|Natalia Jofre:||Welcome to the Hill and Ponton Social Security Blog. I’m Natalia Jofre, the Social Security Director for our firm.|
|Shelly Mark:||My name is Shelly Mark and I’m the Senior Social Security Attorney with the firm.|
|Natalia Jofre:||Today we’re going to talk about work history reports. You’ll recall that in a previous video we talked about the importance of work and how it gets taken into consideration when evaluating if a person can be found disabled or not. What they base that decision on, what they base the evaluation of what work you’ve done, how you’ve done it, how long you did it, all of that is based on the work history report.|
|Shelly Mark:||Right. That’s correct and that form is sent pretty early to clients to fill out and I don’t think it’s really expressed to them very well how important it is that it be filled out accurately that early on.|
|Natalia Jofre:||Yeah, extremely important report. As a matter of fact, it’s one of the few pieces of evidence that we’ll see like as soon as you apply for benefits. Okay? They’re going to send you a summary of your claim, all of the statements you made over the phone, how that appears on your application, you have to sign that, we’ll talk about that in some other video. Then they send you a bunch of forms to fill out and people just willy nilly put all sorts of stuff in there, they don’t put a whole lot of thought into it. They leave a lot of blank spaces, I don’t remember where I worked, I don’t remember what I did, I don’t remember how long I did it, I don’t remember the dates and then they really don’t pay attention to things like how long did you sit? How long did you stand? How long did you walk? How much weight did you lift and carry? Did you bend? Did you crouch? Did you stoop? Yes. They ask you all of those questions.|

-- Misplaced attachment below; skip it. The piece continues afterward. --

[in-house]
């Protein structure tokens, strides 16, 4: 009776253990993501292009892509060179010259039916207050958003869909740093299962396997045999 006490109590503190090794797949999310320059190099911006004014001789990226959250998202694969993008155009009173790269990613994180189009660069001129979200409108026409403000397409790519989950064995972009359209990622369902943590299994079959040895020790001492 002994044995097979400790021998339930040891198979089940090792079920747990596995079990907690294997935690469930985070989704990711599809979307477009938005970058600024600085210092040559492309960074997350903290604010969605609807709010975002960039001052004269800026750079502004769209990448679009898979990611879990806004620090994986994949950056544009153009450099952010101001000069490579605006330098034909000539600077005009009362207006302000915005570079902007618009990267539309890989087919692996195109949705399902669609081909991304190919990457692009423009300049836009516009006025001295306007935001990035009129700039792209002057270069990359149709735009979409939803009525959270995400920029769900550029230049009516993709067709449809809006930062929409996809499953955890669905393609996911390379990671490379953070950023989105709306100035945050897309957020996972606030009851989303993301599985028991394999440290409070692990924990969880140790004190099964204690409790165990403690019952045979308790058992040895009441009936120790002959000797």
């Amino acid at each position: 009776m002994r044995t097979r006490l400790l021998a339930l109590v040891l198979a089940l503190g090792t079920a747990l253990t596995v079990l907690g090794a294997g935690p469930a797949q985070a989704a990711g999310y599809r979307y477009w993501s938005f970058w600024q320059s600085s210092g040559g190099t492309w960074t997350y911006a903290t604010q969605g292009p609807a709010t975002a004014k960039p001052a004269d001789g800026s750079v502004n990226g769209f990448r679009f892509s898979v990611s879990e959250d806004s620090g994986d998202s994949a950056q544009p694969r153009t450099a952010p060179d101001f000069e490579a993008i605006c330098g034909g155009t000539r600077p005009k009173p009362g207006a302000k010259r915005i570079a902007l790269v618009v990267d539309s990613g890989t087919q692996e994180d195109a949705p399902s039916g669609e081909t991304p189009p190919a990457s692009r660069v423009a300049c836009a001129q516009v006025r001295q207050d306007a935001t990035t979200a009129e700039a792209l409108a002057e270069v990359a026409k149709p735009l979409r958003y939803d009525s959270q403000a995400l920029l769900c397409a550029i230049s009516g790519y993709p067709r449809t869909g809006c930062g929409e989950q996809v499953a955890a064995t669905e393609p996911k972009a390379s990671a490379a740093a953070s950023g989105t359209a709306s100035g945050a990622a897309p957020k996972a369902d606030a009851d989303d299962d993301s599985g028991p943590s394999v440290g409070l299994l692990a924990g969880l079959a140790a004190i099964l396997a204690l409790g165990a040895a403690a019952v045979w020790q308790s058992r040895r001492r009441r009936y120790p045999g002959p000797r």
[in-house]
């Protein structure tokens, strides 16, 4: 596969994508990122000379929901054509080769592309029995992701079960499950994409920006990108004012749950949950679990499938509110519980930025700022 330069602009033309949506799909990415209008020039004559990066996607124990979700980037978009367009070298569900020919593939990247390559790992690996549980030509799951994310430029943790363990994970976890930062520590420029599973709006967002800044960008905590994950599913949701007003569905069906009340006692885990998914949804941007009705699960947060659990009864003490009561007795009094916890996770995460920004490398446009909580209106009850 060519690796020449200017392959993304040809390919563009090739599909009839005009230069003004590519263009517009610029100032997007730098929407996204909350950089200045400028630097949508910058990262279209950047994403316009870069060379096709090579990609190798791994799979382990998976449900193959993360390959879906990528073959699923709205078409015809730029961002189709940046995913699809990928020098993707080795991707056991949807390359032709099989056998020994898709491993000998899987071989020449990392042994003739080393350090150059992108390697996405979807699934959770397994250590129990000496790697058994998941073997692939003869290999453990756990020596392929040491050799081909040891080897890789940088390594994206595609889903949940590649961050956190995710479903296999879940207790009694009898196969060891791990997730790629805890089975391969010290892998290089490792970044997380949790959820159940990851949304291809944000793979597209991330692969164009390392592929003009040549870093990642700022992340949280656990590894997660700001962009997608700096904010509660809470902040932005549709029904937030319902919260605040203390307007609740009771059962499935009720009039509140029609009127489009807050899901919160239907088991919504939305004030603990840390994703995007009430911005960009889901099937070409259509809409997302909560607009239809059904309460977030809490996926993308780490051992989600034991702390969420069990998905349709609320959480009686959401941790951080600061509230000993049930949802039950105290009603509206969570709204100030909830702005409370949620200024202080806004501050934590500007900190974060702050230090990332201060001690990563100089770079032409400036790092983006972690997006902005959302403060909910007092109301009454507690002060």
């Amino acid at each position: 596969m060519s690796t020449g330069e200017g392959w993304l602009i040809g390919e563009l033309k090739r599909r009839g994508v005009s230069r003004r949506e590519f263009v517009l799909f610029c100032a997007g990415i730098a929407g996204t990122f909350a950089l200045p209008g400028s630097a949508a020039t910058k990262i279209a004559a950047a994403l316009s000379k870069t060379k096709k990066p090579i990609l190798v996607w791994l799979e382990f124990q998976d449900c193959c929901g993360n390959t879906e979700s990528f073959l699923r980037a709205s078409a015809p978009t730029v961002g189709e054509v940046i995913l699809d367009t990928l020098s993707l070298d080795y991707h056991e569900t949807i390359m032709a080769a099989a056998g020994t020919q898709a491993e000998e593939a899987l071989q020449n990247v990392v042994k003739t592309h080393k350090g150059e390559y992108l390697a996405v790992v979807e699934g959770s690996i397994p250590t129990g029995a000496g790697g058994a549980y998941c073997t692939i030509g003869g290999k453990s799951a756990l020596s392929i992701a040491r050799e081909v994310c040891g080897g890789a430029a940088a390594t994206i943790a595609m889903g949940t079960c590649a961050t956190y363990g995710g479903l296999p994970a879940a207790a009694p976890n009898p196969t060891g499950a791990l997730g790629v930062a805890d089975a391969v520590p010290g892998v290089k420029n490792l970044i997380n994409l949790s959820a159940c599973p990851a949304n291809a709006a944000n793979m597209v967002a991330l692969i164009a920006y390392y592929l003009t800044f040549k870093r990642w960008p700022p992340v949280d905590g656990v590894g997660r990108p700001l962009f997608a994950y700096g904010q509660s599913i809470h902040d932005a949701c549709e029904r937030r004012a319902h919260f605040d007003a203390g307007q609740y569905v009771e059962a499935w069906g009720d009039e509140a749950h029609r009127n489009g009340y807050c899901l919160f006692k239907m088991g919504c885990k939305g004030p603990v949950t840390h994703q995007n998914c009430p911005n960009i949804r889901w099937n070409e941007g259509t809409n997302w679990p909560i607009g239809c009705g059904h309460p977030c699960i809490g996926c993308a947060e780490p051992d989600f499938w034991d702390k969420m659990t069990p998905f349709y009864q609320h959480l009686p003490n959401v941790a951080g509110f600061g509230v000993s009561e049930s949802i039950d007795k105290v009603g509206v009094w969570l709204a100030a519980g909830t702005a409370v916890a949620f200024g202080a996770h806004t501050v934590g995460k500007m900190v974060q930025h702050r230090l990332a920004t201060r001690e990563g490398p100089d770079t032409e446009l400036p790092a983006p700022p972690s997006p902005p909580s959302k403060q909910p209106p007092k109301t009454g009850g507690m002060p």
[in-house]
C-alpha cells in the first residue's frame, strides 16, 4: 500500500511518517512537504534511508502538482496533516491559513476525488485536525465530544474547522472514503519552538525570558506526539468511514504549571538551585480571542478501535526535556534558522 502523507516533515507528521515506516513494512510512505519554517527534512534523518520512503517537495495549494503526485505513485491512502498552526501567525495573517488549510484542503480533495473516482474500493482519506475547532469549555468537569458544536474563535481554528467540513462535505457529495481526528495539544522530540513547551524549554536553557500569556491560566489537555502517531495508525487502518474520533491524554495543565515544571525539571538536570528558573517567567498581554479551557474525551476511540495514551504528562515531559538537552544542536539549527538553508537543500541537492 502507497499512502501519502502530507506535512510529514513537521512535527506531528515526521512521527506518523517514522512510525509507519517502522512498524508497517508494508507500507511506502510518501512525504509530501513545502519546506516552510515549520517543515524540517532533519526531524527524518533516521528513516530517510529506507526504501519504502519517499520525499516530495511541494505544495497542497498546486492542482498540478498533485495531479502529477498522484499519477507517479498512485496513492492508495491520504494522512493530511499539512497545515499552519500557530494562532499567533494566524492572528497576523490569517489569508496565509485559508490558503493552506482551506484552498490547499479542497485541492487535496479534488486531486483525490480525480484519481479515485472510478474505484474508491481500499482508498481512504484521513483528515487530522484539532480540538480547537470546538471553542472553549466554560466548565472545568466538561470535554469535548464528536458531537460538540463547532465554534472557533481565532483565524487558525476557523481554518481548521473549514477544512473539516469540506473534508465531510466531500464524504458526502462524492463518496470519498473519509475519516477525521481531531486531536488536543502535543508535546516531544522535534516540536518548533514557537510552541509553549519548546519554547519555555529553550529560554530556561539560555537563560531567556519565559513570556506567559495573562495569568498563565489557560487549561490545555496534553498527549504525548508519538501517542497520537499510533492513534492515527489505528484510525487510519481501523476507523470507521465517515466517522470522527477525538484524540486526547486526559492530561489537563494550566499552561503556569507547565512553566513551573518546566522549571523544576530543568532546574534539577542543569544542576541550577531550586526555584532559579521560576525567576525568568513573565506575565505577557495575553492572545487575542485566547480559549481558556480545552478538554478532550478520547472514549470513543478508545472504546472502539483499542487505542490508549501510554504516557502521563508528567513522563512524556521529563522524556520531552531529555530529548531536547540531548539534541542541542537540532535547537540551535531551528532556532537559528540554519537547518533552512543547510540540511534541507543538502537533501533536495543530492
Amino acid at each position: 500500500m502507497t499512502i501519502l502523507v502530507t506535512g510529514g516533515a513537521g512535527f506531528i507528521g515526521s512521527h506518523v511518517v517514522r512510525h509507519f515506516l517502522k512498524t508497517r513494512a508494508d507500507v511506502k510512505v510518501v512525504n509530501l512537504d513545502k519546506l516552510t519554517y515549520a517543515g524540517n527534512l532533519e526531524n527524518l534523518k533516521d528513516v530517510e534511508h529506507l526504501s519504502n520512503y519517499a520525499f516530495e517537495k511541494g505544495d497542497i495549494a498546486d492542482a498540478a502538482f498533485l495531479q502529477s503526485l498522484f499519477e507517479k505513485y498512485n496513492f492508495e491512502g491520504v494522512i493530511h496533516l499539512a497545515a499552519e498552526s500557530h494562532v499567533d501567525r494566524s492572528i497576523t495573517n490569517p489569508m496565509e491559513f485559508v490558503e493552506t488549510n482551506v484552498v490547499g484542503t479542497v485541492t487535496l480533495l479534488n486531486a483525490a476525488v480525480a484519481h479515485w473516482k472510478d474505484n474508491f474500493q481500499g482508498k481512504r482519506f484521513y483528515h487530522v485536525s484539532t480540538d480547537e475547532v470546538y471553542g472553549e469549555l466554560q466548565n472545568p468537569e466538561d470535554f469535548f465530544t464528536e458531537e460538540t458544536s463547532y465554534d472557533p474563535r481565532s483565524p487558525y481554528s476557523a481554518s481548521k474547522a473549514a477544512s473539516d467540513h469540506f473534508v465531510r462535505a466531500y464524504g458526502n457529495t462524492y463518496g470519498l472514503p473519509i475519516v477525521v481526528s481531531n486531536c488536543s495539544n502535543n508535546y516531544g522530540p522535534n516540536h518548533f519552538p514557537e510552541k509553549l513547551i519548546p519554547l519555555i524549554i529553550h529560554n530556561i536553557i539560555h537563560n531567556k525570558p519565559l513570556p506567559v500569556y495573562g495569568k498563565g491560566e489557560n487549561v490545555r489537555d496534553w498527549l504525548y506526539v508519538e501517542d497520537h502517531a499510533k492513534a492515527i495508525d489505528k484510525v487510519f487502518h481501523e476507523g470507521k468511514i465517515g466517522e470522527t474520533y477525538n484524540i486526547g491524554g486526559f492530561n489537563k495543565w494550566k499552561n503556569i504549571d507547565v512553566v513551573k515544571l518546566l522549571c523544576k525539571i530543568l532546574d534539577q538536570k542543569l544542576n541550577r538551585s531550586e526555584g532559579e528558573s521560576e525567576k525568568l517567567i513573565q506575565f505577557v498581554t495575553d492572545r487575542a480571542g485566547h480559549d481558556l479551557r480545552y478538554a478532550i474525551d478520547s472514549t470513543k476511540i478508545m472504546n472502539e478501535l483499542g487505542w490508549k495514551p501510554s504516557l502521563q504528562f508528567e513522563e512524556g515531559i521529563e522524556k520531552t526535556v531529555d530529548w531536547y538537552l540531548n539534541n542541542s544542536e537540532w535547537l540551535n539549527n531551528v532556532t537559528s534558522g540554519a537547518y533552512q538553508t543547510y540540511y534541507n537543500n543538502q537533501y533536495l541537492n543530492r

|Natalia Jofre:||One of the things that we notice a lot, people make the mistake where they’ll say, “Oh, I worked eight hours so I sat for eight hours and I walked for eight hours and I stood for eight hours,” and that’s not really accurate, they’re looking at okay in an eight hour work day, how many of those hours did you sit? How many hours of those did you stand? How many did you walk? The truth is that the more time you spent doing difficult work or like standing and walking, it’s going to, I would say in a way help your claim, I mean we want you to always tell the truth but it’s going to be considered versus if you were basically able to sit down and comfortably do your work in a seated position, if that’s the case for you, obviously.|
|Shelly Mark:||Right. Yeah. I think moving forward from when you get the form at the very beginning of the claim and then what I see at hearings, a lot of times are a lot of inaccuracies as far as the physical requirements, like you’re talking about and then also the actual job itself. You can hurt your credibility with these. If you fill out the work history form one way and submit that to social security but then testify differently at a hearing after counsel from an attorney or someone else, it can hurt your credibility and put the judge in a position where he’s not sure which one is accurate. It’s really important to, with our clients, we assist them with filling these forms out, we talk to them exactly about what was your job title? But go further than that and say, “What were your job duties?”|